Monday, December 7, 2009

The Concept of Pain

Introducing the concept of pain or hurt to a young child is a difficult one. I can’t help wondering how many babies and children have something as simple as a headache or a sore throat and are unable to tell us. And we wonder why they’re crying. Having a child with a developmental delay compounds things a bit more. Two-way communication with the child takes much longer than for a typically developing child. Whereas a typical child can tell you what they’re doing or feeling or what they see when they’re two, a child with a delay can sometimes take twice as long, if not more. And to make matters worse, our kids with Down syndrome often have a higher tolerance for pain, which always worries me. Will she be able to recognize something crucial as important to tell mommy and daddy? To what extend do our children have a higher tolerance? While we don’t want our children to feel pain, we do want to know when there’s a potential problem so we can fix it.

This was all driven home for me several weeks back, after Samantha’s accident. I think I had mentioned already how we had a bit of a giggle (along with some frustration) when the doctors and nurses kept asking Samantha what hurts. I just kept picturing her jumping up, pointing to her elbow and saying, “Well, doc, I have this big bruise here, and my arthritis is acting up, and, well, it hurts when I inhale…” I’ve been talking to her more about her boo boos and about how they hurt, and I think she now gets it. She’s very sensitive about boo boos and will cry if she has a Band Aid (just knowing there’s a boo boo under it upsets her). When the Band Aid comes off, she says, “All done Band Aid” and is very relieved to be done with the whole mess, real or imagined. The other day while she was lying with her head on my chest while we watched cartoons, my stomach grumbled (rather loudly, I might add). She sat up, touched my stomach, and said, “tummy hurt!” She did that again, every time it made noise. Also, we’ve been trying to get her constipation under control (it’s gotten particularly bad after her visit to the hospital that day—we think she may have been particularly constipated because of all the drama and fear surrounding that day, but then she may have just become afraid to go as a result), and gave her some extra Miralax and some prune juice yesterday. I think it may have caused some cramping, because a couple of times she said “tummy hurt,” but not in reference to my rather boisterous hunger pangs this time. When I asked her, “Does your tummy hurt?” she responded yes. She then proceeded to make full use of our plumbing facilities, if you know what I mean (Sorry, I was determined not to have a poo post here).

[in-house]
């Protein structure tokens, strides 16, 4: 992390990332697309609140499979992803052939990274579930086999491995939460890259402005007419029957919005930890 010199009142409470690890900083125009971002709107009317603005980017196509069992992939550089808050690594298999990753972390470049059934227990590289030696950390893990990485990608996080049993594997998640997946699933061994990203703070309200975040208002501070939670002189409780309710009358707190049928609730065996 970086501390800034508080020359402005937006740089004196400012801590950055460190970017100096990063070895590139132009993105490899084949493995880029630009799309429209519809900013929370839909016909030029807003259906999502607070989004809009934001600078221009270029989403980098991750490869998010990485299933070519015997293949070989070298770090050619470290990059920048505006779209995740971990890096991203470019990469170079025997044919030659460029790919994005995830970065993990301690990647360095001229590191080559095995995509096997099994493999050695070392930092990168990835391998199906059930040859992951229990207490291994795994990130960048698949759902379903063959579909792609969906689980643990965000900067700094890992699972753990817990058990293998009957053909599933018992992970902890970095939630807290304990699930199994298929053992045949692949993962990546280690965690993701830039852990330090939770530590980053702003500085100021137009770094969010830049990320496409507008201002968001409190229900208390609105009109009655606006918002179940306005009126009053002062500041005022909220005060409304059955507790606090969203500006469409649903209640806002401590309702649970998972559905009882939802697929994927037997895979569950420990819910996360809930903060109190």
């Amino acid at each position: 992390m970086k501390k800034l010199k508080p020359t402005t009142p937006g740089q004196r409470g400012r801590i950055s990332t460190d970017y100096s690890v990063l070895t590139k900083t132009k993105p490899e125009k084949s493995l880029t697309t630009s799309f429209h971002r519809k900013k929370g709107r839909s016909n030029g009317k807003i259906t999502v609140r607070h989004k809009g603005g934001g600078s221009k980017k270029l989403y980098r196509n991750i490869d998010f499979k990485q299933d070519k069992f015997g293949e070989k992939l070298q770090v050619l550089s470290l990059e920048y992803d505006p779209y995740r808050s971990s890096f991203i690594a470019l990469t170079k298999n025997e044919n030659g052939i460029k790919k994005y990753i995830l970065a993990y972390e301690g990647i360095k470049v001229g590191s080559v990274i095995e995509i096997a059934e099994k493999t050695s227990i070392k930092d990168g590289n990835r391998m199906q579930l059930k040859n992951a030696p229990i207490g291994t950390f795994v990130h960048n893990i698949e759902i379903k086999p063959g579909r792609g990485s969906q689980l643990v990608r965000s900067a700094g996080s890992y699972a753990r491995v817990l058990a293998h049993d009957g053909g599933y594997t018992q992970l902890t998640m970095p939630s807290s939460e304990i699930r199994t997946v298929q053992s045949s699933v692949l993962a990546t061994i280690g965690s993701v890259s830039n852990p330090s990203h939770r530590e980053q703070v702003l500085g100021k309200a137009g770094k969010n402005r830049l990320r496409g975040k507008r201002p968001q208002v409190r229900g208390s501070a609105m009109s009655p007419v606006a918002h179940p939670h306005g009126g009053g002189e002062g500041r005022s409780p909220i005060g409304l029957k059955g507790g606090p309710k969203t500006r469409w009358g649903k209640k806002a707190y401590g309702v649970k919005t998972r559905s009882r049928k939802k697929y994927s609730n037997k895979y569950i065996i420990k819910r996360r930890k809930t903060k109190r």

This idea that she can tell us when something hurts is quite exciting to me. Not that I want anything to hurt, but at least I can know how best to help her when she needs it. As it is absolutely not a certainty that she truly understands this, I’d love to hear how some of you have taught your children how to identify and communicate their discomfort. By the way, one of these days I'll learn how to write shorter, more to-the-point posts, rather than rambling on and on like this. I guess that's what I get when I post less than once a week.

2 comments:

Lacey said...

Thats a huge step when they can tell you what hurts. Its the most frustrating thing ever to not know.

RobMonroe said...

Poop posts are okay, for the record. :o)

I'm glad that she's made progress on telling you how she is hurt. I don't have insight on how to keep that going, though I wish I did.